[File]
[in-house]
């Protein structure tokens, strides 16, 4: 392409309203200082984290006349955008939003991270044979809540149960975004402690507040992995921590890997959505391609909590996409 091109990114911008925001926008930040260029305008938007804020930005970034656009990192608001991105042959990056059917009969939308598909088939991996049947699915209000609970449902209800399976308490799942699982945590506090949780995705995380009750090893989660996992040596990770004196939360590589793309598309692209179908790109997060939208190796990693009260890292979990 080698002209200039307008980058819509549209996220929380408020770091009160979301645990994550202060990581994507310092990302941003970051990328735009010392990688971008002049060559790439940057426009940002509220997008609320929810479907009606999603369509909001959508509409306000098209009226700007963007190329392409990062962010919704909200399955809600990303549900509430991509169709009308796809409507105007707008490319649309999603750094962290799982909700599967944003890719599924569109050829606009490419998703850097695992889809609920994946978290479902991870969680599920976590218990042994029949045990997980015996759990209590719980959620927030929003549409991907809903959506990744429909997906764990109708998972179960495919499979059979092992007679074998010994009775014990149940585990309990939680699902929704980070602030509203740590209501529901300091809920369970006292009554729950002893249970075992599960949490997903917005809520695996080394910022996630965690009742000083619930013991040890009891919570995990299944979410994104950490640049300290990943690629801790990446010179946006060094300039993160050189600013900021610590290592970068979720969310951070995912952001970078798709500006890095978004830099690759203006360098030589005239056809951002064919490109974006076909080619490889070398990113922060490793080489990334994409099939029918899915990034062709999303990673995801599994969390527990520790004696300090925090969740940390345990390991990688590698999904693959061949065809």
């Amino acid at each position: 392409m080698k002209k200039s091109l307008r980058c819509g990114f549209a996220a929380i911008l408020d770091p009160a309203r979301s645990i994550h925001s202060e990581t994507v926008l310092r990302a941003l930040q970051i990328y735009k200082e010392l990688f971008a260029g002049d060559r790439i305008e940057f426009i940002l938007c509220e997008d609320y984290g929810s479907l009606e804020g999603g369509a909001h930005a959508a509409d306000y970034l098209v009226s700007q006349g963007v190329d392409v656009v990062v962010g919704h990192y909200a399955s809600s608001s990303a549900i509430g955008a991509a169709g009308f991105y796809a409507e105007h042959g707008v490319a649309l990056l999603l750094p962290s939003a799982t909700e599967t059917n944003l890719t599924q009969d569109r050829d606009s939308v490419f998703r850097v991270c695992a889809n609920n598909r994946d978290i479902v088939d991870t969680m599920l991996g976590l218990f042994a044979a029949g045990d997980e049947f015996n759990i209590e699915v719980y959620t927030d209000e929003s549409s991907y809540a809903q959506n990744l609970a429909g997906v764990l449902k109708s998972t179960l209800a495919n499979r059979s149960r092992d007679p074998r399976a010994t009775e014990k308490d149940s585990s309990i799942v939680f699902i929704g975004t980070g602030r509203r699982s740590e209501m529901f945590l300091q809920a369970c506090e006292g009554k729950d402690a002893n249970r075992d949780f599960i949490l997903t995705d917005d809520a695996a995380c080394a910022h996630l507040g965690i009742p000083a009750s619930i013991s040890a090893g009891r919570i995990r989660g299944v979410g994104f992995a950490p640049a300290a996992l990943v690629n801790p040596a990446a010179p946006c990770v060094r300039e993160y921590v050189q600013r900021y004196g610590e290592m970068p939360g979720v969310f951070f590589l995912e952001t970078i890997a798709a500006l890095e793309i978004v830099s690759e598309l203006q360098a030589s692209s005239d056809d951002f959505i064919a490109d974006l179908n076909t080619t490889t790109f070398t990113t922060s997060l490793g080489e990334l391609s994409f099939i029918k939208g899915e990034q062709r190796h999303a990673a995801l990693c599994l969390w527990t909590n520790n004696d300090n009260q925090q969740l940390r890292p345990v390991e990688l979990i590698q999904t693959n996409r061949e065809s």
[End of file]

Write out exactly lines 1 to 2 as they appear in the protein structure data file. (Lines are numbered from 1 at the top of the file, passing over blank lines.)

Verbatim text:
[in-house]
């Protein structure tokens, strides 16, 4: 392409309203200082984290006349955008939003991270044979809540149960975004402690507040992995921590890997959505391609909590996409 091109990114911008925001926008930040260029305008938007804020930005970034656009990192608001991105042959990056059917009969939308598909088939991996049947699915209000609970449902209800399976308490799942699982945590506090949780995705995380009750090893989660996992040596990770004196939360590589793309598309692209179908790109997060939208190796990693009260890292979990 080698002209200039307008980058819509549209996220929380408020770091009160979301645990994550202060990581994507310092990302941003970051990328735009010392990688971008002049060559790439940057426009940002509220997008609320929810479907009606999603369509909001959508509409306000098209009226700007963007190329392409990062962010919704909200399955809600990303549900509430991509169709009308796809409507105007707008490319649309999603750094962290799982909700599967944003890719599924569109050829606009490419998703850097695992889809609920994946978290479902991870969680599920976590218990042994029949045990997980015996759990209590719980959620927030929003549409991907809903959506990744429909997906764990109708998972179960495919499979059979092992007679074998010994009775014990149940585990309990939680699902929704980070602030509203740590209501529901300091809920369970006292009554729950002893249970075992599960949490997903917005809520695996080394910022996630965690009742000083619930013991040890009891919570995990299944979410994104950490640049300290990943690629801790990446010179946006060094300039993160050189600013900021610590290592970068979720969310951070995912952001970078798709500006890095978004830099690759203006360098030589005239056809951002064919490109974006076909080619490889070398990113922060490793080489990334994409099939029918899915990034062709999303990673995801599994969390527990520790004696300090925090969740940390345990390991990688590698999904693959061949065809």